Monday, November 4, 2013

The Resident Evil: Red Falls Argument

Bare with me. I’m comparing Resident Evil: Red Falls with Linkin Park’s Minutes to Midnight. Why? Because it isn’t what the general audience expected from a Resident Evil fan film, but it is what the hardcore, faithful Resident Evil fans wanted, even if they missed the old puzzle solving days. The truth is, as The Joker says, "There's no going back"; likewise, Resident Evil can only go forward. Yes, the franchise has been missing its mark, but it has seen the error of its way. And, like Linkin Park critics who hated Minutes to Midnight because it was no longer Nu Metal, Resident Evil: Red Falls critics seem to be stuck on the fact that we don't have Resident Evil characters (despite the fact that such characters wouldn't make sense in the story which we told). Due to our budget, and what Travis Hayward—as a director—is good at, we had make it the way we knew best. Action-horror; action was what we knew how to succeed at, but we still attempted horror. And, with the assistance of a creepy score, we succeeded as much as we needed to. We had zombies, but the zombies were not the focus (they were only the obstacles); we had Resident Evil lore, but it wasn’t the focus (although BSAA badges can be spotted often). The Resident Evil mythology—while playing a very important role in the plot—was subtle.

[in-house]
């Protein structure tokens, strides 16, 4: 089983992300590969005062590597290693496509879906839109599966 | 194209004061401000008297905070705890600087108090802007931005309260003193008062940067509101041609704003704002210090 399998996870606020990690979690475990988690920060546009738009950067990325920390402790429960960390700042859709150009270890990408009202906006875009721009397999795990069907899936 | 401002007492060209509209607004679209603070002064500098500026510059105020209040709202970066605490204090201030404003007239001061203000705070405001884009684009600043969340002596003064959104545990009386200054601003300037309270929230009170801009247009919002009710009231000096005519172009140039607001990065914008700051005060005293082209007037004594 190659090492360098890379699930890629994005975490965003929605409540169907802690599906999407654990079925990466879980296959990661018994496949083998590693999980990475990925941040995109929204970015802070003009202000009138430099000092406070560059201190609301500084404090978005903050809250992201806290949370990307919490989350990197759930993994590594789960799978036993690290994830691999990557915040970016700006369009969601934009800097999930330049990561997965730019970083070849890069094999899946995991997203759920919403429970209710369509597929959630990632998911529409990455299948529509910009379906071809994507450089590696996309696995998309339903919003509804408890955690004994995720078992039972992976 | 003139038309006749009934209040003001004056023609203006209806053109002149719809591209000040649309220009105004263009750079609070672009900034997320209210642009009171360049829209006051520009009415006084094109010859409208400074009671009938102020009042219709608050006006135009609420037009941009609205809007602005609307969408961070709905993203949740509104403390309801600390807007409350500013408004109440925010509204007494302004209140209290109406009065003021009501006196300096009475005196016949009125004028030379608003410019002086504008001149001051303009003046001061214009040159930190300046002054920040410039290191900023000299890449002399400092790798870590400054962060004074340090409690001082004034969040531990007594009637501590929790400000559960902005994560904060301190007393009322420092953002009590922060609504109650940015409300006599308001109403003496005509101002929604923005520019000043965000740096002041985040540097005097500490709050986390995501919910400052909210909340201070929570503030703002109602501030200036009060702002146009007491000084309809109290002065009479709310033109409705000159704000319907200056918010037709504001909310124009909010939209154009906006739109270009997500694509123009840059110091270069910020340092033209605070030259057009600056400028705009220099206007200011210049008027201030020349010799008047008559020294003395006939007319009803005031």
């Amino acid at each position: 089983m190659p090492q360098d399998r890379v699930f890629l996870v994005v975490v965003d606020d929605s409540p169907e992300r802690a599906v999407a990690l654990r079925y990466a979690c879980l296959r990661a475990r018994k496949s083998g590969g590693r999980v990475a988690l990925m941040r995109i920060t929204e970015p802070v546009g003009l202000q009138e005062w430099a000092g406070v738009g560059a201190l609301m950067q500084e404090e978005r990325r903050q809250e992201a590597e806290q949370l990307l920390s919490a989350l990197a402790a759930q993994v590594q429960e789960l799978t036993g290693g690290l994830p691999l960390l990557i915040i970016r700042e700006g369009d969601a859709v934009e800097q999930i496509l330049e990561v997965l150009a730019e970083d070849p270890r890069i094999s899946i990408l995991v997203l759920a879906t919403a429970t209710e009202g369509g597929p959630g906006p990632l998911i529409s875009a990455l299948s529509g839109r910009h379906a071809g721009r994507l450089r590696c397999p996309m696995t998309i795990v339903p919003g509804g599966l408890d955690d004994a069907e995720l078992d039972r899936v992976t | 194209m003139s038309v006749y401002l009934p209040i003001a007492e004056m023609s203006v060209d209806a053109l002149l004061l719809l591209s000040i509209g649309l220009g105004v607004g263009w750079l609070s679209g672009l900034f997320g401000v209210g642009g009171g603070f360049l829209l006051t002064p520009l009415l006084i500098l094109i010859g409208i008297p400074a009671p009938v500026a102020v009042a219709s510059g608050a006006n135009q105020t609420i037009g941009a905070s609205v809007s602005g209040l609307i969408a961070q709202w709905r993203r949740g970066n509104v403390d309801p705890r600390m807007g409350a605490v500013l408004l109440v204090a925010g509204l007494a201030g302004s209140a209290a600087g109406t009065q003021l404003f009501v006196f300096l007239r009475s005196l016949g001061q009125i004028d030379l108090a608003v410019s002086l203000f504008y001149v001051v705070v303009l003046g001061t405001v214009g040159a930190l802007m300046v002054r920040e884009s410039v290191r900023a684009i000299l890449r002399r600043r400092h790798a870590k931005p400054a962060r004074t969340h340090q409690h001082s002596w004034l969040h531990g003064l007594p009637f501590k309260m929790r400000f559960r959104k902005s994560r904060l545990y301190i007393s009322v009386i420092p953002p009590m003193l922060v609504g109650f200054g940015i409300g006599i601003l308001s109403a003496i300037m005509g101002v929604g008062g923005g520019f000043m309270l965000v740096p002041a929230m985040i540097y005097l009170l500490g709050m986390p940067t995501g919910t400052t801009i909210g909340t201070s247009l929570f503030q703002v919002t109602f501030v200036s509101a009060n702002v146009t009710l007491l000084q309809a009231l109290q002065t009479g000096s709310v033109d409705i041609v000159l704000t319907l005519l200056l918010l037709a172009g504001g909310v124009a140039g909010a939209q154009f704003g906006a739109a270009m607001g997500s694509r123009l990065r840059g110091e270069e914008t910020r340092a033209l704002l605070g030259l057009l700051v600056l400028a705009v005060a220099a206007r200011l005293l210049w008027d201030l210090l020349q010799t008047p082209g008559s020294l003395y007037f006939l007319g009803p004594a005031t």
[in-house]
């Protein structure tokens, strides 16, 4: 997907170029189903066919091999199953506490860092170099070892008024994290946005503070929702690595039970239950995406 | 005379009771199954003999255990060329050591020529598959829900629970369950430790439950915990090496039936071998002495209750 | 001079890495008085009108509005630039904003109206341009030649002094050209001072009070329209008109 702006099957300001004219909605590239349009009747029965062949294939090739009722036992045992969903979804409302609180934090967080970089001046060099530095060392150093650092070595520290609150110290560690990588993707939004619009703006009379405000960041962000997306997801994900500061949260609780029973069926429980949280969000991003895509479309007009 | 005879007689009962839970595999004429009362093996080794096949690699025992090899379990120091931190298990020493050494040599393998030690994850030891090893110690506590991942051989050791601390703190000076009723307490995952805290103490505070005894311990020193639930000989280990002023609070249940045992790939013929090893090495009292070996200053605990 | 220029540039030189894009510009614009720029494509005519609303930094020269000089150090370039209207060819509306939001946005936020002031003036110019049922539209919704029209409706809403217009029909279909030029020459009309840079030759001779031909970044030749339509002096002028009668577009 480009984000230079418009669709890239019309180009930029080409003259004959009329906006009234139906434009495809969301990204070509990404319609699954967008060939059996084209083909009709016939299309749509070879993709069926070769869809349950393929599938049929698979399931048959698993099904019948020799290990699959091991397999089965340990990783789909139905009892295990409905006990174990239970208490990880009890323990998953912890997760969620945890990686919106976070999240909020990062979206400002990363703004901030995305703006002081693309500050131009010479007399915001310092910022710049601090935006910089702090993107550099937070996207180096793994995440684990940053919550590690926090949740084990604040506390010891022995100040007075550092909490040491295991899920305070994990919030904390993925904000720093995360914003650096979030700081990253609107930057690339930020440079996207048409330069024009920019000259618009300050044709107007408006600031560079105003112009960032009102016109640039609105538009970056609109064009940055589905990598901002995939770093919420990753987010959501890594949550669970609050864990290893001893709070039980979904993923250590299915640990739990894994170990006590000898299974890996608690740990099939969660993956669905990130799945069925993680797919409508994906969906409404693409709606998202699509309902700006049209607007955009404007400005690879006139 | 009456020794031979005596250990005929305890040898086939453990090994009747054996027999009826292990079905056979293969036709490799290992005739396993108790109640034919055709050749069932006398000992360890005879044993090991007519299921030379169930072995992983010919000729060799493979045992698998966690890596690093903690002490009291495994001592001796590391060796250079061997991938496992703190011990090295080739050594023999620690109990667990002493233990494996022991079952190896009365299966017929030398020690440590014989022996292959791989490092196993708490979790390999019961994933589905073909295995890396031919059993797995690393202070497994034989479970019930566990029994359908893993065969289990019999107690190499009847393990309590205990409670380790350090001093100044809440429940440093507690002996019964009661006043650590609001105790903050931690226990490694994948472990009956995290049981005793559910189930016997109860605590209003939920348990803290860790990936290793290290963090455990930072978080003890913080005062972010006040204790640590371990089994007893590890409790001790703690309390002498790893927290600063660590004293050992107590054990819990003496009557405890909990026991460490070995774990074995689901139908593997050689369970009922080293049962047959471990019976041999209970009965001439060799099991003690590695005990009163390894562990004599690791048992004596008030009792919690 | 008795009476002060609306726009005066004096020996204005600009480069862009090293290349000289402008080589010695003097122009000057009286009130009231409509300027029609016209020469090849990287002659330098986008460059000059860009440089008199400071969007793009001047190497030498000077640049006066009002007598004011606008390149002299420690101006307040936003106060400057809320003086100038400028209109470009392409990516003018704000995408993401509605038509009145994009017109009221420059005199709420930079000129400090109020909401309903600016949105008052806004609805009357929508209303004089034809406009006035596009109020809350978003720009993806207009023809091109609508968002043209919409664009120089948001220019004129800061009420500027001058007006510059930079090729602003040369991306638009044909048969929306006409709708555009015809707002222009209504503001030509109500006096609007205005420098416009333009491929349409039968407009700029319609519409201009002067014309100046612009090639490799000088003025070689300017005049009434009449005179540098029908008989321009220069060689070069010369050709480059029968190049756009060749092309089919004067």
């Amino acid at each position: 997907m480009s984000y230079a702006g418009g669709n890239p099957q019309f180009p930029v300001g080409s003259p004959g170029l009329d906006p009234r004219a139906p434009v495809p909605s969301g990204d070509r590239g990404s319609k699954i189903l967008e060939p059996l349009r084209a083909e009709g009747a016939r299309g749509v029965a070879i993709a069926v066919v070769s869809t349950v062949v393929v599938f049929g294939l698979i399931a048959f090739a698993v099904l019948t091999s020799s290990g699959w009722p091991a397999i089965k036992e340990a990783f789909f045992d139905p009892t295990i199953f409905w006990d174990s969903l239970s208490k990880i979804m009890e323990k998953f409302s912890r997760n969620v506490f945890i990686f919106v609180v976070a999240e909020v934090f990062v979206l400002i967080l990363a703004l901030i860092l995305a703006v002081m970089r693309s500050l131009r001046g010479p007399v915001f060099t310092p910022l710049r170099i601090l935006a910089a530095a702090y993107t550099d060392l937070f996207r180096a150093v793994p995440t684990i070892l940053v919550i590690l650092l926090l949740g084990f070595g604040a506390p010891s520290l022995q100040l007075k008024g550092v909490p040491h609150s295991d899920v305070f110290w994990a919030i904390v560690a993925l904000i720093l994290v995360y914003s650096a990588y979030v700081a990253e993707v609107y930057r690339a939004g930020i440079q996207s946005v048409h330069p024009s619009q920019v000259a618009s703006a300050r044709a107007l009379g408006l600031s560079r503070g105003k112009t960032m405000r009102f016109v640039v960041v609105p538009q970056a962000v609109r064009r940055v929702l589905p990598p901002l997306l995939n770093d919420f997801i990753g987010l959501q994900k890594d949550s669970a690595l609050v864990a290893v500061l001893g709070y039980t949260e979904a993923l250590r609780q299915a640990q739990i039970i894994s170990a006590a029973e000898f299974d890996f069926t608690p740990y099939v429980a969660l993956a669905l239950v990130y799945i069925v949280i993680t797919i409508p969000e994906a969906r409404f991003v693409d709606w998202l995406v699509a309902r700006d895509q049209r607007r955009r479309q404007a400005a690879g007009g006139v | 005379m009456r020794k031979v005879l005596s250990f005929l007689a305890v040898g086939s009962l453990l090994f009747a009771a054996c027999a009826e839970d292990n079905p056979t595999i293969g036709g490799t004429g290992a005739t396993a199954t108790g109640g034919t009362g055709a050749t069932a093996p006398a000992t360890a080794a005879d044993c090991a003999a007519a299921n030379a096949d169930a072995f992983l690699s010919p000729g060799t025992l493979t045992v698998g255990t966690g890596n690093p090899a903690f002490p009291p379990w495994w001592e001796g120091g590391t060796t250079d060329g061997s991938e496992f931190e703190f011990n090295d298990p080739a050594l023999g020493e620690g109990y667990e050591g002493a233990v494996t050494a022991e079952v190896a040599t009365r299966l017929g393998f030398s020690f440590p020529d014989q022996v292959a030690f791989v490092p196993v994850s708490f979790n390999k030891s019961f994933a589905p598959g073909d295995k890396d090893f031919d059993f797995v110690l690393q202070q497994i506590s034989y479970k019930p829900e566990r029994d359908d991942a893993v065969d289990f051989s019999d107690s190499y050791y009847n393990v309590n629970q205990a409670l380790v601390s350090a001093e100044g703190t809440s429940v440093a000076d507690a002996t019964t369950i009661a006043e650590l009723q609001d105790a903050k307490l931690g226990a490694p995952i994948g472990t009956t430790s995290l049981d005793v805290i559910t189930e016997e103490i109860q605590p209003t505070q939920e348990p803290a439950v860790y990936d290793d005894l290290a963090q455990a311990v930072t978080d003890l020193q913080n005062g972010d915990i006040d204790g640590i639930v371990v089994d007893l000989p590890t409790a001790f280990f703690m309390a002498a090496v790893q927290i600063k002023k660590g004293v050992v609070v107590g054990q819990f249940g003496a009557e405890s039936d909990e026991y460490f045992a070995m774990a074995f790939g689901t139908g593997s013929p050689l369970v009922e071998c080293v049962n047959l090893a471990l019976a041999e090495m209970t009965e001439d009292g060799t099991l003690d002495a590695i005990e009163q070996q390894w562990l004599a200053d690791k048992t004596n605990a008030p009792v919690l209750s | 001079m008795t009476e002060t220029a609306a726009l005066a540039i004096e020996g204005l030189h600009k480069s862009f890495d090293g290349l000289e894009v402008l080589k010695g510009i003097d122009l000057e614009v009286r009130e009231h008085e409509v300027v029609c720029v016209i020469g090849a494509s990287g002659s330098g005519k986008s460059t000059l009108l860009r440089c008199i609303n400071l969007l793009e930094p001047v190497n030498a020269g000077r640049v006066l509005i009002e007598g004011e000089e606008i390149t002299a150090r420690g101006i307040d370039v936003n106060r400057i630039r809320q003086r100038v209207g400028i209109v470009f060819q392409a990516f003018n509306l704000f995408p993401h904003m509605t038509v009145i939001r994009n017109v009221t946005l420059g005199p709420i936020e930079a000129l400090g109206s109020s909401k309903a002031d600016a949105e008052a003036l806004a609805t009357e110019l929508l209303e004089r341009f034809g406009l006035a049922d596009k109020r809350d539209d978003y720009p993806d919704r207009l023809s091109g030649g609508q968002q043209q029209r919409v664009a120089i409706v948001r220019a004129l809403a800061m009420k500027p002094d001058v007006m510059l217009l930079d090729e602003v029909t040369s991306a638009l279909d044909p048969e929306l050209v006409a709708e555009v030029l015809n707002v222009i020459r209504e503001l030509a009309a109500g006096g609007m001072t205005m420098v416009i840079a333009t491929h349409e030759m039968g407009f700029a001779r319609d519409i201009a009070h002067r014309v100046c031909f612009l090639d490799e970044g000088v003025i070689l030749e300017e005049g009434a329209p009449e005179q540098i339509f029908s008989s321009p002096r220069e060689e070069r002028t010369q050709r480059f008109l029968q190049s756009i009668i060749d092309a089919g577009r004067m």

But at least we had realistic action; we didn't copy-and-paste scenes from the games (although some of the "critics" suggested we should, despite its illogicalness); we didn't bastardize fans favorite characters by casting them poorly; we didn't spoof the series like many fan films do based on their fears of making serious fan fiction; heck, we got CAPCOM's stamp of approval.
But the critics, once in a blue moon, do have valid points. A sequel could be scarier. A sequel could have characters from the game (well, actually HUNK would be the only character I would write into the script). A sequel could have a female character (although not a BSAA operative, not to be sexist). A sequel could have more zombies. And finally, a sequel could have a bigger budget, allowing us to tell a grander story.
I only hope people can look past the budget and see it for what it is: a template for what we could do if we actually did have a budget.